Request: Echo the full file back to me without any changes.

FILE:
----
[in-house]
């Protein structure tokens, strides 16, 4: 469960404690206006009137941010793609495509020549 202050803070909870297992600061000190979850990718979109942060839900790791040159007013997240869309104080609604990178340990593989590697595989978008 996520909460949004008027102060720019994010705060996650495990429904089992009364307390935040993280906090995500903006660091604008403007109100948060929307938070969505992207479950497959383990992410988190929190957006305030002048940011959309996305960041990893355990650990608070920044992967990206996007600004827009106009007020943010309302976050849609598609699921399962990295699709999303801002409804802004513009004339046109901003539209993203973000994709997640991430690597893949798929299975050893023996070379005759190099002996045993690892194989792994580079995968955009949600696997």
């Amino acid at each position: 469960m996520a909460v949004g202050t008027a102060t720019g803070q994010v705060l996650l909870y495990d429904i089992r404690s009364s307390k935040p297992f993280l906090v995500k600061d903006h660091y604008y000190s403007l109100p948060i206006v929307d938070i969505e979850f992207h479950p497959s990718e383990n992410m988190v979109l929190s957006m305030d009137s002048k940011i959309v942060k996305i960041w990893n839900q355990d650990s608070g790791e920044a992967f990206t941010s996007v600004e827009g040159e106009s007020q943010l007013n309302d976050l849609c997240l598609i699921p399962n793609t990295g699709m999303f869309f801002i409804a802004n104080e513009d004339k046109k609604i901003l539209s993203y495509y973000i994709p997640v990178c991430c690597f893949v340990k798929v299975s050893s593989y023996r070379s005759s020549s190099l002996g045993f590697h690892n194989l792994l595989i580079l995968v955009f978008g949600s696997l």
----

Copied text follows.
[in-house]
């Protein structure tokens, strides 16, 4: 469960404690206006009137941010793609495509020549 202050803070909870297992600061000190979850990718979109942060839900790791040159007013997240869309104080609604990178340990593989590697595989978008 996520909460949004008027102060720019994010705060996650495990429904089992009364307390935040993280906090995500903006660091604008403007109100948060929307938070969505992207479950497959383990992410988190929190957006305030002048940011959309996305960041990893355990650990608070920044992967990206996007600004827009106009007020943010309302976050849609598609699921399962990295699709999303801002409804802004513009004339046109901003539209993203973000994709997640991430690597893949798929299975050893023996070379005759190099002996045993690892194989792994580079995968955009949600696997």
């Amino acid at each position: 469960m996520a909460v949004g202050t008027a102060t720019g803070q994010v705060l996650l909870y495990d429904i089992r404690s009364s307390k935040p297992f993280l906090v995500k600061d903006h660091y604008y000190s403007l109100p948060i206006v929307d938070i969505e979850f992207h479950p497959s990718e383990n992410m988190v979109l929190s957006m305030d009137s002048k940011i959309v942060k996305i960041w990893n839900q355990d650990s608070g790791e920044a992967f990206t941010s996007v600004e827009g040159e106009s007020q943010l007013n309302d976050l849609c997240l598609i699921p399962n793609t990295g699709m999303f869309f801002i409804a802004n104080e513009d004339k046109k609604i901003l539209s993203y495509y973000i994709p997640v990178c991430c690597f893949v340990k798929v299975s050893s593989y023996r070379s005759s020549s190099l002996g045993f590697h690892n194989l792994l595989i580079l995968v955009f978008g949600s696997l």